Muhammad Wept?

When Mary reached the place where Jesus was and saw him, she fell at his feet and said, “Lord, if you had been here, my brother would not have died.”

When Jesus saw her weeping, and the Jews who had come along with her also weeping, he was deeply moved in spirit and troubled. “Where have you laid him?” he asked.

“Come and see, Lord,” they replied.

Jesus wept.

Then the Jews said, “See how he loved him!”

But some of them said, “Could not he who opened the eyes of the blind man have kept this man from dying?”

—Gospel of John

Today’s issue of the “irresponsible newspaper,” featuring the caption, “All is forgiven”:charlie cover

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3 Comments

  1. OK, somebody explain this to me.

    I went to the NT John 11, 17-43. It’s about raising Lazarus from the dead and the story is non-sensical to me. Jesus intentionally stayed away from Lazarus while he was dying and after making sure that he was thoroughly dead (he had begun to smell after 4 days), returned to raise him back to life as a demonstration of God’s power through him. (The Mary here, one of many in the NT, is Lazarus’ sister.) So, if this was all a planned demonstration, why the weeping? And, what’s the analogy on Charlie’s cover? I guess I’m dense.

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    • Sorry, Jim, it has taken so long to get back to you.

      You are right about the Lazarus story. It is quite non-sensical. But there’s a reason for that. The Gospel of John, written later than the other three gospels, is clearly a theological examination of “The Christ” and his alleged divinity, as opposed to a strictly historical accounting of the life of Jesus. Thus this Lazarus story is told to make a theological point: Jesus is “the resurrection and the life” and “the one who believes” in him “will live, even though they die.” That’s the reason for this story and the fact that it doesn’t make much sense otherwise was of little concern to the writers.

      Jesus, if he had the powers attributed to him, didn’t have to let Lazarus die. He could have healed him at a distance, as he did to someone else on at least one other occasion. And rather than weep, he could have simple laughed and told everyone: “Cheer up! I just made Lazarus well! Let’s celebrate!” But he didn’t. It was, as you said, a demonstration, and a rather cruel one at that. He intentionally made Mary and Martha, the sisters of Lazarus, go through a traumatic event in order to prove that he had the power to raise people from the dead, which made the theological point that he is the savior and that he was sent by God. So, all these people were used as props in a theological play.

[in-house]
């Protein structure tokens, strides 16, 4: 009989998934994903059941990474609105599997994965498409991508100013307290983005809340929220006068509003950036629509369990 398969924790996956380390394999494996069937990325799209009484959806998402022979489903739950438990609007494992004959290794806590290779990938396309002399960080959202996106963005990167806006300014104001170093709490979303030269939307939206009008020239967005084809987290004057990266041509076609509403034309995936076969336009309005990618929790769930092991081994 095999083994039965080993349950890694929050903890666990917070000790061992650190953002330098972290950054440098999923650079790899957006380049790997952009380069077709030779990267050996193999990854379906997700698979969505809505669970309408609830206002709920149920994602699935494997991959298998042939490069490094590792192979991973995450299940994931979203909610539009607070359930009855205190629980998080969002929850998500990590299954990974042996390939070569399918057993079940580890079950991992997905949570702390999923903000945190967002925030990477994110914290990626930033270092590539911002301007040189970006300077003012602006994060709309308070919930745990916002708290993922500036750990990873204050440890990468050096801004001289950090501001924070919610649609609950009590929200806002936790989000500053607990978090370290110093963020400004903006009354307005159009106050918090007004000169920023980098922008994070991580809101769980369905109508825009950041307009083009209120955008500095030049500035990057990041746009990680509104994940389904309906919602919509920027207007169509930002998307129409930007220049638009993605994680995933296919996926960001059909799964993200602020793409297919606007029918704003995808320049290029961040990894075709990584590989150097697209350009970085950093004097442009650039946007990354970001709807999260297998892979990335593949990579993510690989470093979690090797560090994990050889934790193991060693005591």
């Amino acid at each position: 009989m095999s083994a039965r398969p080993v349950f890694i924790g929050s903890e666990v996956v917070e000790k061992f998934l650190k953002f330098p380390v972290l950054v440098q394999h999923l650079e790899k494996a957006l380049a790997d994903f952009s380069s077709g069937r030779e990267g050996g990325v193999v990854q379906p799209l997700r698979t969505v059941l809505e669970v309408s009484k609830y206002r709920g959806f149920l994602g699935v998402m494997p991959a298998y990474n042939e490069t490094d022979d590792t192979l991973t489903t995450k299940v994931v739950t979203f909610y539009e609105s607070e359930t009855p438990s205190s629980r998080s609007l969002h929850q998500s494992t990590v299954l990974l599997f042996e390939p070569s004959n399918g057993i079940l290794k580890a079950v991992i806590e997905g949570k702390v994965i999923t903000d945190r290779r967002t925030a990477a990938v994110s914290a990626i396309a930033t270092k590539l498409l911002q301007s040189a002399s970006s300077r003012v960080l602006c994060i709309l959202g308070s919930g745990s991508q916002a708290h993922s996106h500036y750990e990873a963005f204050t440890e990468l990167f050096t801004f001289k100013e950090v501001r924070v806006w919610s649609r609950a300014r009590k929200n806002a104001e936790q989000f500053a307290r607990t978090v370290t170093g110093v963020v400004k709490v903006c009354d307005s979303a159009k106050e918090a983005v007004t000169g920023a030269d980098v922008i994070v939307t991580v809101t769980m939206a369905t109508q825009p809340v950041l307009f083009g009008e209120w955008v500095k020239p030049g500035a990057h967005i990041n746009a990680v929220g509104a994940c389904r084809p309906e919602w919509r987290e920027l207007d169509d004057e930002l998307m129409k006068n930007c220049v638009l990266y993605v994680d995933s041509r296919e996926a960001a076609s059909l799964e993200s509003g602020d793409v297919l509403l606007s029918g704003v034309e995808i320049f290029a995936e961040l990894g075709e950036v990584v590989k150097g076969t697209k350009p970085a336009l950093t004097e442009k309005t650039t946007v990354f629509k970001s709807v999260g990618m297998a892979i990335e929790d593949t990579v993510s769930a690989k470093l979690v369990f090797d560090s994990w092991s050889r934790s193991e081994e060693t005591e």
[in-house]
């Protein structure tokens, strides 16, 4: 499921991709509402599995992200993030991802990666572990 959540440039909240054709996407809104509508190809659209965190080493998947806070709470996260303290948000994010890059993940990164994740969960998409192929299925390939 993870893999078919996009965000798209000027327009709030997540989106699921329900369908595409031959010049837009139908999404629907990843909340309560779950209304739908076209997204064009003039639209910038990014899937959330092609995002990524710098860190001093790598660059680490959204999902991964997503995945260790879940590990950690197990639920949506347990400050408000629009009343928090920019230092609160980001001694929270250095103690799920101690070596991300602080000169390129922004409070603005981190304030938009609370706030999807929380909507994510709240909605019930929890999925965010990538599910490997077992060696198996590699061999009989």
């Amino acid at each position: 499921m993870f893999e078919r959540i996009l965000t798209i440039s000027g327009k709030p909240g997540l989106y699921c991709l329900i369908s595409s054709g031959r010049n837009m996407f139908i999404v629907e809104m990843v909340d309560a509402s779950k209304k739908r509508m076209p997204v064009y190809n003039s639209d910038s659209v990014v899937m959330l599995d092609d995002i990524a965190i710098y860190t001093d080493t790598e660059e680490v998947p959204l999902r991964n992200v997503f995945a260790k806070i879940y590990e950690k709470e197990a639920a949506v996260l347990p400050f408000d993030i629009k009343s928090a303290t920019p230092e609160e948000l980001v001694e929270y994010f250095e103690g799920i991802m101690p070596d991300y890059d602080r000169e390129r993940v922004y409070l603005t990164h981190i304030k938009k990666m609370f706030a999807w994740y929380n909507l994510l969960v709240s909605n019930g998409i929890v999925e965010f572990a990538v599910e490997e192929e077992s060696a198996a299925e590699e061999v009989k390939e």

As for the Hebdo cover, when I first saw it I was, like a lot of people, of two minds about whether it was sincerity or satire. I immediately thought of the passage of Jesus weeping over a dead Lazurus, as it appeared that Muhammad was weeping over dead Parisians. Then I decided that the weeping Muhammad, especially with a caption “All is forgiven” over his head, was a bit of a farce, meant to say: This religious nonsense is totally absurd.

      In any case, it is also absurd to think that Jesus, if he were a compassionate God who was “deeply moved,” would go through all the theatrics of having a man suffer and die and lay dead for four days, decaying, while his family members were grieving, it turns out, unnecessarily. A man, or God, of compassion wouldn’t use people as pawns in a larger cosmic game, would he?

      You might noticed that I ended my quotation from John with two opposing interpretations of Jesus’ actions:

      Then the Jews said, “See how he loved him!”

      But some of them said, “Could not he who opened the eyes of the blind man have kept this man from dying?”

      I think that beautifully illustrates the ambiguity in that Charlie Hebdo cover, as well as how hard it is to figure out what really motivates people, cartoonists or prophets.

      Duane

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